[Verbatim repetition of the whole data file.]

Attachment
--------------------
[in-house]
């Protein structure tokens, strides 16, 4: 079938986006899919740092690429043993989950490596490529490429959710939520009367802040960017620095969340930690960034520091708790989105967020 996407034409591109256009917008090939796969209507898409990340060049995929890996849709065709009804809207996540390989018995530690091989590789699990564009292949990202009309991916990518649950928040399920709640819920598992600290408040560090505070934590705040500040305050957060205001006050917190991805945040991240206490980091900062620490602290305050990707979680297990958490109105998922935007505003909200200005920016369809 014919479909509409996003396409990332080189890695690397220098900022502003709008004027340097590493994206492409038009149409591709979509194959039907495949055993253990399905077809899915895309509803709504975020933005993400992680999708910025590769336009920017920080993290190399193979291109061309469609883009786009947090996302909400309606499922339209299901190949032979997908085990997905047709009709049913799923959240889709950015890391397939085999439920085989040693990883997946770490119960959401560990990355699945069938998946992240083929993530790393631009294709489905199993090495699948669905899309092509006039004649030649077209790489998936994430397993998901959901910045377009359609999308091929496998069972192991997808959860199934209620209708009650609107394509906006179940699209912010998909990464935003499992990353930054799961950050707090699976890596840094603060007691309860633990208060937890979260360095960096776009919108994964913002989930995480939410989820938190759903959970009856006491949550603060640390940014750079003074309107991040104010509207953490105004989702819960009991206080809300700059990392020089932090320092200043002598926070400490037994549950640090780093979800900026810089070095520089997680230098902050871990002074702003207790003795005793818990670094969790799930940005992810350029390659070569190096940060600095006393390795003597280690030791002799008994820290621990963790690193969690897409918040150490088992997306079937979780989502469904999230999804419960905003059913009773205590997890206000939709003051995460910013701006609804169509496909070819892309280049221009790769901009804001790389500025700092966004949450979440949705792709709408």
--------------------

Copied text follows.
[in-house]
């Protein structure tokens, strides 16, 4: 079938986006899919740092690429043993989950490596490529490429959710939520009367802040960017620095969340930690960034520091708790989105967020 996407034409591109256009917008090939796969209507898409990340060049995929890996849709065709009804809207996540390989018995530690091989590789699990564009292949990202009309991916990518649950928040399920709640819920598992600290408040560090505070934590705040500040305050957060205001006050917190991805945040991240206490980091900062620490602290305050990707979680297990958490109105998922935007505003909200200005920016369809 014919479909509409996003396409990332080189890695690397220098900022502003709008004027340097590493994206492409038009149409591709979509194959039907495949055993253990399905077809899915895309509803709504975020933005993400992680999708910025590769336009920017920080993290190399193979291109061309469609883009786009947090996302909400309606499922339209299901190949032979997908085990997905047709009709049913799923959240889709950015890391397939085999439920085989040693990883997946770490119960959401560990990355699945069938998946992240083929993530790393631009294709489905199993090495699948669905899309092509006039004649030649077209790489998936994430397993998901959901910045377009359609999308091929496998069972192991997808959860199934209620209708009650609107394509906006179940699209912010998909990464935003499992990353930054799961950050707090699976890596840094603060007691309860633990208060937890979260360095960096776009919108994964913002989930995480939410989820938190759903959970009856006491949550603060640390940014750079003074309107991040104010509207953490105004989702819960009991206080809300700059990392020089932090320092200043002598926070400490037994549950640090780093979800900026810089070095520089997680230098902050871990002074702003207790003795005793818990670094969790799930940005992810350029390659070569190096940060600095006393390795003597280690030791002799008994820290621990963790690193969690897409918040150490088992997306079937979780989502469904999230999804419960905003059913009773205590997890206000939709003051995460910013701006609804169509496909070819892309280049221009790769901009804001790389500025700092966004949450979440949705792709709408």